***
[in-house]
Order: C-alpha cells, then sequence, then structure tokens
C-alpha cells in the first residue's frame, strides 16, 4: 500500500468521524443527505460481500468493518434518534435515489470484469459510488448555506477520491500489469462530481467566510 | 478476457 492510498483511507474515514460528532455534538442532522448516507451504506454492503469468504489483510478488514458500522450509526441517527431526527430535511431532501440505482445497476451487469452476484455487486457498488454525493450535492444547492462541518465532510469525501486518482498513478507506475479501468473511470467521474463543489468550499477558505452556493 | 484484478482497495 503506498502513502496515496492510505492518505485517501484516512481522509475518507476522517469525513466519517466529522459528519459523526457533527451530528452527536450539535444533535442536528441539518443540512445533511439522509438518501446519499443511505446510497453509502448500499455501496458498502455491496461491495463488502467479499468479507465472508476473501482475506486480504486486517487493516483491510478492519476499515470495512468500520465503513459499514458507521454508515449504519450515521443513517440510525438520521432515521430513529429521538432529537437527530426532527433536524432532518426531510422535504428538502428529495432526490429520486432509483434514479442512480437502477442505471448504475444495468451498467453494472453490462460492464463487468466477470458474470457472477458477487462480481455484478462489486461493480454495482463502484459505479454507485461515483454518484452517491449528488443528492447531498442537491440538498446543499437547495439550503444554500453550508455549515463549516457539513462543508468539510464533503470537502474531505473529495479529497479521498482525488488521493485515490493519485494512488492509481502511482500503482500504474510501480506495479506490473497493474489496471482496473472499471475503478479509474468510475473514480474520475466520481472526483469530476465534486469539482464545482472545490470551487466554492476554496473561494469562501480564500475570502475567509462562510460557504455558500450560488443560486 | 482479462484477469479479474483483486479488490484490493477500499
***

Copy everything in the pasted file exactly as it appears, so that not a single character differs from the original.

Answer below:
[in-house]
Order: C-alpha cells, then sequence, then structure tokens
C-alpha cells in the first residue's frame, strides 16, 4: 500500500468521524443527505460481500468493518434518534435515489470484469459510488448555506477520491500489469462530481467566510 | 478476457 492510498483511507474515514460528532455534538442532522448516507451504506454492503469468504489483510478488514458500522450509526441517527431526527430535511431532501440505482445497476451487469452476484455487486457498488454525493450535492444547492462541518465532510469525501486518482498513478507506475479501468473511470467521474463543489468550499477558505452556493 | 484484478482497495 503506498502513502496515496492510505492518505485517501484516512481522509475518507476522517469525513466519517466529522459528519459523526457533527451530528452527536450539535444533535442536528441539518443540512445533511439522509438518501446519499443511505446510497453509502448500499455501496458498502455491496461491495463488502467479499468479507465472508476473501482475506486480504486486517487493516483491510478492519476499515470495512468500520465503513459499514458507521454508515449504519450515521443513517440510525438520521432515521430513529429521538432529537437527530426532527433536524432532518426531510422535504428538502428529495432526490429520486432509483434514479442512480437502477442505471448504475444495468451498467453494472453490462460492464463487468466477470458474470457472477458477487462480481455484478462489486461493480454495482463502484459505479454507485461515483454518484452517491449528488443528492447531498442537491440538498446543499437547495439550503444554500453550508455549515463549516457539513462543508468539510464533503470537502474531505473529495479529497479521498482525488488521493485515490493519485494512488492509481502511482500503482500504474510501480506495479506490473497493474489496471482496473472499471475503478479509474468510475473514480474520475466520481472526483469530476465534486469539482464545482472545490470551487466554492476554496473561494469562501480564500475570502475567509462562510460557504455558500450560488443560486 | 482479462484477469479479474483483486479488490484490493477500499